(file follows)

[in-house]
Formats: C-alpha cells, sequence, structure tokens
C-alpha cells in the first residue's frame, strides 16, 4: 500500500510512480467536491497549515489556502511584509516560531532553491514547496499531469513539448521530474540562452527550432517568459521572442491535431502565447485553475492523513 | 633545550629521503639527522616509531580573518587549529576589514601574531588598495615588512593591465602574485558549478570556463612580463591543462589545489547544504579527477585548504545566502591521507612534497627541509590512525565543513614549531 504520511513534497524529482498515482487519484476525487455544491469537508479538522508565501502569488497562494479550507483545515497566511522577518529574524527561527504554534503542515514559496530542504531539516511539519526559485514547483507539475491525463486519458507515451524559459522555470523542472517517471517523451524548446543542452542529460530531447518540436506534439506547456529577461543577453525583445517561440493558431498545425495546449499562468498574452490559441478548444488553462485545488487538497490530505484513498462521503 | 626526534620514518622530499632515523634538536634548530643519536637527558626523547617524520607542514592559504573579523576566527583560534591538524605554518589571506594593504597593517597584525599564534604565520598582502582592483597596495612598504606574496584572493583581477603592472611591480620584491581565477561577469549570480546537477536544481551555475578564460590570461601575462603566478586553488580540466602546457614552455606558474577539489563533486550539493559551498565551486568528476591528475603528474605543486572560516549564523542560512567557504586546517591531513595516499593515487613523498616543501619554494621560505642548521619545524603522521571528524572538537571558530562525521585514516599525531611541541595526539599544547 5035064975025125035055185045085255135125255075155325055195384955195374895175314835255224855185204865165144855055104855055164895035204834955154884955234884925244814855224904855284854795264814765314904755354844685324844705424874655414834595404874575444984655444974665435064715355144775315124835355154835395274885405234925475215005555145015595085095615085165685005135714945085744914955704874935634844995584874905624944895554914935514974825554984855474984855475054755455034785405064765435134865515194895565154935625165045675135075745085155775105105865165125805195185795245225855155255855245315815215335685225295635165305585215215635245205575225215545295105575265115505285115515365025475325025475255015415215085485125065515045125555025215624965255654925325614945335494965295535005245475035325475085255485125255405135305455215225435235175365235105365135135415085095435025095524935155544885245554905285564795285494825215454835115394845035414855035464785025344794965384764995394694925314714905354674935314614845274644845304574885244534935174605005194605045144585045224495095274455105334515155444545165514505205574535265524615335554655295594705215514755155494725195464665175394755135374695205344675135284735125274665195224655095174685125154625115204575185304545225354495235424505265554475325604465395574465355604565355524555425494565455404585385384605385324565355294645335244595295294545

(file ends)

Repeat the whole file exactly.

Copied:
[in-house]
Formats: C-alpha cells, sequence, structure tokens
C-alpha cells in the first residue's frame, strides 16, 4: 500500500510512480467536491497549515489556502511584509516560531532553491514547496499531469513539448521530474540562452527550432517568459521572442491535431502565447485553475492523513 | 633545550629521503639527522616509531580573518587549529576589514601574531588598495615588512593591465602574485558549478570556463612580463591543462589545489547544504579527477585548504545566502591521507612534497627541509590512525565543513614549531 504520511513534497524529482498515482487519484476525487455544491469537508479538522508565501502569488497562494479550507483545515497566511522577518529574524527561527504554534503542515514559496530542504531539516511539519526559485514547483507539475491525463486519458507515451524559459522555470523542472517517471517523451524548446543542452542529460530531447518540436506534439506547456529577461543577453525583445517561440493558431498545425495546449499562468498574452490559441478548444488553462485545488487538497490530505484513498462521503 | 626526534620514518622530499632515523634538536634548530643519536637527558626523547617524520607542514592559504573579523576566527583560534591538524605554518589571506594593504597593517597584525599564534604565520598582502582592483597596495612598504606574496584572493583581477603592472611591480620584491581565477561577469549570480546537477536544481551555475578564460590570461601575462603566478586553488580540466602546457614552455606558474577539489563533486550539493559551498565551486568528476591528475603528474605543486572560516549564523542560512567557504586546517591531513595516499593515487613523498616543501619554494621560505642548521619545524603522521571528524572538537571558530562525521585514516599525531611541541595526539599544547 5035064975025125035055185045085255135125255075155325055195384955195374895175314835255224855185204865165144855055104855055164895035204834955154884955234884925244814855224904855284854795264814765314904755354844685324844705424874655414834595404874575444984655444974665435064715355144775315124835355154835395274885405234925475215005555145015595085095615085165685005135714945085744914955704874935634844995584874905624944895554914935514974825554984855474984855475054755455034785405064765435134865515194895565154935625165045675135075745085155775105105865165125805195185795245225855155255855245315815215335685225295635165305585215215635245205575225215545295105575265115505285115515365025475325025475255015415215085485125065515045125555025215624965255654925325614945335494965295535005245475035325475085255485125255405135305455215225435235175365235105365135135415085095435025095524935155544885245554905285564795285494825215454835115394845035414855035464785025344794965384764995394694925314714905354674935314614845274644845304574885244534935174605005194605045144585045224495095274455105334515155444545165514505205574535265524615335554655295594705215514755155494725195464665175394755135374695205344675135284735125274665195224655095174685125154625115204575185304545225354495235424505265554475325604465395574465355604565355524555425494565455404585385384605385324565355294645335244595295294545